Articles tagged as "Switzerland"

Explaining the life expectancy deficit of HIV positives in the era of ART

Do people with HIV infection have a normal life expectancy in the era of combination antiretroviral therapy?

Sabin CA. BMC Med. 2013 Nov 27;11(1):251.

There is evidence that the life expectancy (LE) of individuals infected with the human immunodeficiency virus (HIV) has increased since the introduction of combination antiretroviral therapy (cART). However, mortality rates in recent years in HIV-positive individuals appear to have remained higher than would be expected based on rates seen in the general population. A low CD4 count, whether due to late HIV diagnosis, late initiation of cART, or incomplete adherence to cART, remains the dominant predictor of LE, and thus the individual's disease stage at initiation of cART (or thereafter) certainly contributes to these higher mortality rates. However, individuals with HIV also tend to exhibit lifestyles and behaviors that place them at increased risk of mortality, particularly from non-AIDS causes. Thus, although mortality rates among the HIV population may indeed remain slightly higher than those seen in the general population, they may be no higher than those seen in a more appropriately matched control group. Thus, further improvements in LE may now only be possible if some of the other underlying issues (for example, modification of lifestyle or behavioral factors) are tackled.

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Editor’s notes: The uptake of antiretroviral therapy (ART) has increased dramatically in recent years, and current ART regimens are more efficacious and more forgiving of minor lapses in adherence. As a result the life expectancy of people living with HIV is approaching that of the general population in both resource-rich and resource-poor settings. However, despite the dramatic improvements, life expectancy for people living with HIV is still lower than the general population. This review shows that late HIV diagnosis and ART initiation, and imperfect retention in care are repeatedly identified as barriers to the normalization of life expectancy in HIV positive individuals. In addition, the review highlights non-HIV related factors that put people living with HIV at a higher mortality risk than the general population. This includes behavioural and lifestyle factors such as smoking, alcohol and recreational drug use, and other sexually transmitted co-infections. This review underscores the importance of early diagnosis and linkage to care for improving programme effectiveness. It also has implications for the design of future studies aiming to quantify the life expectancy deficit in HIV positive individuals such as identifying appropriately matched HIV-negative control populations for comparative mortality estimates.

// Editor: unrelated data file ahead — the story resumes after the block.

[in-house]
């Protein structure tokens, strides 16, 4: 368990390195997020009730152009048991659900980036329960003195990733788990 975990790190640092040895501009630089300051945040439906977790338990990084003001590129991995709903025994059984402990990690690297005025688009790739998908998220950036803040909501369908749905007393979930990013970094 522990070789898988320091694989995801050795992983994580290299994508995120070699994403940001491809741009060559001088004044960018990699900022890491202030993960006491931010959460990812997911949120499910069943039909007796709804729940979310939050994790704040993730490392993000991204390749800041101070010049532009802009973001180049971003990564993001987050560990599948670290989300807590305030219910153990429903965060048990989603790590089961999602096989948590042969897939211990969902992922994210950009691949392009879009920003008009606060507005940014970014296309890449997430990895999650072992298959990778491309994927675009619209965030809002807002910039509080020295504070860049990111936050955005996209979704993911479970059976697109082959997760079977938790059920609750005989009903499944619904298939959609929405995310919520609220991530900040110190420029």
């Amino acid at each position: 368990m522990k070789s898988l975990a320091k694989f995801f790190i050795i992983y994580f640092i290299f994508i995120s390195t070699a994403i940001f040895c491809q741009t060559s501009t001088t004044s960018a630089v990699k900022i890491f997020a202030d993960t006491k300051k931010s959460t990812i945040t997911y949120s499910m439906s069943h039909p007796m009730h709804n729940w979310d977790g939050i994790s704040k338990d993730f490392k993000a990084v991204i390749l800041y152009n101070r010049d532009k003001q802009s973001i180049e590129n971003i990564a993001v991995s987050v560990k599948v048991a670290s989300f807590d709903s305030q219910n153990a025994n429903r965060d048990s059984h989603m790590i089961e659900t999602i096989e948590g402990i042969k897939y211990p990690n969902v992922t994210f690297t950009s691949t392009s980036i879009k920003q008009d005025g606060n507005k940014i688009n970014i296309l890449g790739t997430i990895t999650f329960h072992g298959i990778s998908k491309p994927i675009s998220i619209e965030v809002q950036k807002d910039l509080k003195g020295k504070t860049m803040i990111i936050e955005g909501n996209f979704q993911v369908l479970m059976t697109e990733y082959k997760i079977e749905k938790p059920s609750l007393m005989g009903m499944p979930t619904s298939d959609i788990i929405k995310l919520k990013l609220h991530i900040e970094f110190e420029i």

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Better virological outcomes with efavirenz compared to nevirapine

Outcomes for efavirenz versus nevirapine-containing regimens for treatment of HIV-1 infection: a systematic review and meta-analysis.

Pillay P, Ford N, Shubber Z, Ferrand RA., PLoS One. 2013 Jul 22;8(7):e68995. doi: 10.1371/journal.pone.0068995. Print 2013

Introduction: There is conflicting evidence and practice regarding the use of the non-nucleoside reverse transcriptase inhibitors (NNRTI) efavirenz (EFV) and nevirapine (NVP) in first-line antiretroviral therapy (ART).

Methods: We systematically reviewed virological outcomes in HIV-1 infected, treatment-naive patients on regimens containing EFV versus NVP from randomised trials and observational cohort studies. Data sources include PubMed, Embase, the Cochrane Central Register of Controlled Trials and conference proceedings of the International AIDS Society, Conference on Retroviruses and Opportunistic Infections, between 1996 to May 2013. Relative risks (RR) and 95% confidence intervals were synthesized using random-effects meta-analysis. Heterogeneity was assessed using the I(2) statistic, and subgroup analyses performed to assess the potential influence of study design, duration of follow up, location, and tuberculosis treatment. Sensitivity analyses explored the potential influence of different dosages of NVP and different viral load thresholds.